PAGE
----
By the end of 1878, Billy the Kid and his gang left Tascosa, having sold most of the stolen horses. There had been a shake-up in his group, since Henry Brown, Fred Waite, and John Middleton decided to forsake the life of outlaws. They elected to stay in Tascosa and go legit. Bonney didn’t take long to recruit replacements for them. After his departure, it was discovered that he also rustled enough head of cattle to cause considerable concern among the Panhandle ranchers.
As their first act after organizing in 1880, the Panhandle Cattlemen’s Association sent an expedition to join lawman Pat Garrett in scouting for Billy the Kid and the cattleman’s livestock. With the help of Panhandle men, Garrett found the Kid in Fort Sumner, and shot him to death on the night of July 14, 1881.
Of interest, in 1962, Lincoln County, New Mexico, filed suit to have the Kid’s body exhumed and reburied in his home county, but lost the case and his gravesite remains in Ft. Sumner, New Mexico, near where he was killed.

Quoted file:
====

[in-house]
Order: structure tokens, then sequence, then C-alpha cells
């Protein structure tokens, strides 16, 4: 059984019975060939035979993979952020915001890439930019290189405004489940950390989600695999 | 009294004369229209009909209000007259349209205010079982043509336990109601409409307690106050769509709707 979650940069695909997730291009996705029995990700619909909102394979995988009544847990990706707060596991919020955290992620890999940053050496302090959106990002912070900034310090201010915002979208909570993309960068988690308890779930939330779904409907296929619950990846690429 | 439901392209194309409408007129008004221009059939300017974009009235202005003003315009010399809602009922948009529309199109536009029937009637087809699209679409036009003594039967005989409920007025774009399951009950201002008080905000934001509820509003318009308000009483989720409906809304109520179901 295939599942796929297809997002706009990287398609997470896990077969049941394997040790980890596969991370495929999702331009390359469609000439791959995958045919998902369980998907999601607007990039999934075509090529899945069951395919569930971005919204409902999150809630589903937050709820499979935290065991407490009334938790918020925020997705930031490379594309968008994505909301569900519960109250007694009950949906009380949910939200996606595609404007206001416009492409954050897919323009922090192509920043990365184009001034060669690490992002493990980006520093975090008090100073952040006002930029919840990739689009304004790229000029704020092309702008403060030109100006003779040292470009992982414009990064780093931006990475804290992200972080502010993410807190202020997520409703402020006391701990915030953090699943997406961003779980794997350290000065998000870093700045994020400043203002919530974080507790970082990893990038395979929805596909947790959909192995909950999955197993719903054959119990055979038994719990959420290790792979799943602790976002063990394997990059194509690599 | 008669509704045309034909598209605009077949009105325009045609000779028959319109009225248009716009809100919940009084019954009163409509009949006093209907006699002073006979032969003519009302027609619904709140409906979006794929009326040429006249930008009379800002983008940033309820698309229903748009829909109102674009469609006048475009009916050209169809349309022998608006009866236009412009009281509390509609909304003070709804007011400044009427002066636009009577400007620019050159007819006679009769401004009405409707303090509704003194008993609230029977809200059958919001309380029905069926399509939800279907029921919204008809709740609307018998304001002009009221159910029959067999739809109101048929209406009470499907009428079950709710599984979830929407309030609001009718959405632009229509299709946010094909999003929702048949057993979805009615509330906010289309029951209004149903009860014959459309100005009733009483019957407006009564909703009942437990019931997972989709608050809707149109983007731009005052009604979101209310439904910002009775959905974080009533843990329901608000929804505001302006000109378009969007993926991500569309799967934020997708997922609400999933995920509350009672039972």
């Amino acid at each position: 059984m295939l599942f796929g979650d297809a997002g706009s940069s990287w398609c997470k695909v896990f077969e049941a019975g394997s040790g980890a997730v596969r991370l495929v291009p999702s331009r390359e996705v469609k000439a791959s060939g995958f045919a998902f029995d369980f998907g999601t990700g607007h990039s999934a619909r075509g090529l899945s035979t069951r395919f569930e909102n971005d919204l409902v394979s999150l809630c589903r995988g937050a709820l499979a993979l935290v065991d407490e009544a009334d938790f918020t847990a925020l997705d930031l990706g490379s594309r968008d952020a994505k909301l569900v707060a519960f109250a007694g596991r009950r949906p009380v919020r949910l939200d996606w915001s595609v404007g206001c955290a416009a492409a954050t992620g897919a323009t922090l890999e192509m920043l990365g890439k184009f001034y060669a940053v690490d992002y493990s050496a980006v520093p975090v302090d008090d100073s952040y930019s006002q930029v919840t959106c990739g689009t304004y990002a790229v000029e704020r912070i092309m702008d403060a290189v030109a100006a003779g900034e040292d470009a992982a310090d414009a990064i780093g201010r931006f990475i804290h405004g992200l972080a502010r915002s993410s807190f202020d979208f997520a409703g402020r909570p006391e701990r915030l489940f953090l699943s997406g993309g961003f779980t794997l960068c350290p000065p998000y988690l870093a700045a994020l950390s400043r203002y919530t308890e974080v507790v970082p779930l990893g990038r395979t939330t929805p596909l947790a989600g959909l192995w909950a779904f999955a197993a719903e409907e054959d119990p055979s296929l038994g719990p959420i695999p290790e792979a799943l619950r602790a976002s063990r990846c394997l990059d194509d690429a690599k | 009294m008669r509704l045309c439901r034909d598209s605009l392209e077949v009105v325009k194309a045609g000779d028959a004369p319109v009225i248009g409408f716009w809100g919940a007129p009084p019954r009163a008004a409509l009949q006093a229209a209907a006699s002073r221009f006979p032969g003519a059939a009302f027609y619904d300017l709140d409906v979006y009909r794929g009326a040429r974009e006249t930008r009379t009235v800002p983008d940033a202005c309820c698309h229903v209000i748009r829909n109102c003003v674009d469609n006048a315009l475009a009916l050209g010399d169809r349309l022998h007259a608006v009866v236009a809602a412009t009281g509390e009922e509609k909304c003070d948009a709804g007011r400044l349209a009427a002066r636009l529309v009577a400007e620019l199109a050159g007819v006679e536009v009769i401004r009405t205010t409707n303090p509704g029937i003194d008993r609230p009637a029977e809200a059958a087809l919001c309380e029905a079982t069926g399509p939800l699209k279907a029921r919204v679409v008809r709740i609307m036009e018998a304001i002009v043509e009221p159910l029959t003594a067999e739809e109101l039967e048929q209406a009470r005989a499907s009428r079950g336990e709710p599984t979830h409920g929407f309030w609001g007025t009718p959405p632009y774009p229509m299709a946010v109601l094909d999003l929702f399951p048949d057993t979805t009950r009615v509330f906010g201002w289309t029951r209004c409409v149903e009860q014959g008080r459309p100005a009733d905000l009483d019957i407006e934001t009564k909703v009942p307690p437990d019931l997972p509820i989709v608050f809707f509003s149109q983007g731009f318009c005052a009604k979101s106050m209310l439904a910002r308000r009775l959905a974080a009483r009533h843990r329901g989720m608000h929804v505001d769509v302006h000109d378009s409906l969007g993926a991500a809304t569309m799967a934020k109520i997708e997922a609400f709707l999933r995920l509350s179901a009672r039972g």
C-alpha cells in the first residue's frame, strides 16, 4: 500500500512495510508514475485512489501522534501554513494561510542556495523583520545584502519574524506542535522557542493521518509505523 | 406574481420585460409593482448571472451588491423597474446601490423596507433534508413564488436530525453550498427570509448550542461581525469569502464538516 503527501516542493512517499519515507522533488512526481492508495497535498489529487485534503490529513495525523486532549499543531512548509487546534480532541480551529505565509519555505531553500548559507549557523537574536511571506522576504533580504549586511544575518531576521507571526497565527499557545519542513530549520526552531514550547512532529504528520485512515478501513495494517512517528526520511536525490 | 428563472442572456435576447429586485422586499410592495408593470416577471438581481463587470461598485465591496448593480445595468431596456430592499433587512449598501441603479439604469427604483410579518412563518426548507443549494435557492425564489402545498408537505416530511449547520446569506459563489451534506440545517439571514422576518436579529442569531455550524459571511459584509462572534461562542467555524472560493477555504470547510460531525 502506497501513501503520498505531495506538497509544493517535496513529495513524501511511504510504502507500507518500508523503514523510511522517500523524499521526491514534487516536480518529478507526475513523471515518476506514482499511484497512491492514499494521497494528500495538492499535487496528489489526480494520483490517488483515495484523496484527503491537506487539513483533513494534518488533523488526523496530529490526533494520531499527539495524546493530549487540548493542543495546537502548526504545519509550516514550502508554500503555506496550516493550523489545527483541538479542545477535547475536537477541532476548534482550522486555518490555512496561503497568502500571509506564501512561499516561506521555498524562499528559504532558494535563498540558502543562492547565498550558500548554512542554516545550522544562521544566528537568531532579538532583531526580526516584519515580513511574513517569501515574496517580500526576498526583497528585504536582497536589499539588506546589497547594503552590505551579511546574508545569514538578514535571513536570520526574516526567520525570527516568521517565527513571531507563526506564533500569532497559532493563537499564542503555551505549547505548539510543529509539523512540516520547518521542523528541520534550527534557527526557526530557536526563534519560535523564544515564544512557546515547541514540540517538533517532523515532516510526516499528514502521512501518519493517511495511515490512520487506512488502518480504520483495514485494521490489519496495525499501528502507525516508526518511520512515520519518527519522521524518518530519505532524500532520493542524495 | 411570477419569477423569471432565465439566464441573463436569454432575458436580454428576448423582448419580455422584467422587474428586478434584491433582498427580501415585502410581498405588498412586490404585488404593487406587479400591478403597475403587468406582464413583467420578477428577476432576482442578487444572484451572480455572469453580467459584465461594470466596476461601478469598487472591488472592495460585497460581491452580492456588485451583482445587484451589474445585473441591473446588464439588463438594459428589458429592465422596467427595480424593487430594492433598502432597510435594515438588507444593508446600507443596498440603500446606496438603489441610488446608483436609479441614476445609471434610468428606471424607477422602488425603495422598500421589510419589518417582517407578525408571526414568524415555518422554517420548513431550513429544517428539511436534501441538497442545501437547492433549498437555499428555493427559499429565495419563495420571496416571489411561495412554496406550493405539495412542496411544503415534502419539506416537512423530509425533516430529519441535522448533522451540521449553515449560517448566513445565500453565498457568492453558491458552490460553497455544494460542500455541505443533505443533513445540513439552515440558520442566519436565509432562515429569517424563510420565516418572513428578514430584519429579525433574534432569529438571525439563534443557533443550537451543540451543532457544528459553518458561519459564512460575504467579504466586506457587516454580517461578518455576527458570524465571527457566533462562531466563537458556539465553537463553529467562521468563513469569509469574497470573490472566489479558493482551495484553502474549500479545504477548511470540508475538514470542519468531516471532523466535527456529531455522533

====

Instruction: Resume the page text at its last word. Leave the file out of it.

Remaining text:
A number of legends persist concerning the Kid’s escapades in Tascosa. Most of them involved well-known folks who were not even in the Panhandle during Bonney’s tenure. Among the alleged participants are Temple Houston (who Linda Broday told you all about a week or so back), Bat Masterson, Pat Garrett and Frenchy McCormick, all of who came to Tascosa after Billy the Kid left.
Over the years, I’ve read some conflicting historical accounts on famous outlaws, among them, William Bonney. I’ve seen wanted posters with his name spelled Bonny and Bonney and rewards from $500 to $5,000. He’s been reported as being 5’ 3” and 120 lbs to 5’ 10” and 140 lbs., but the truth, there was never any “Wanted” posters on Billy the Kid. The closest thing to a poster was a reward notice posted in the Las Vegas Gazette in the late 1800’s and even at that his last name was misspelled.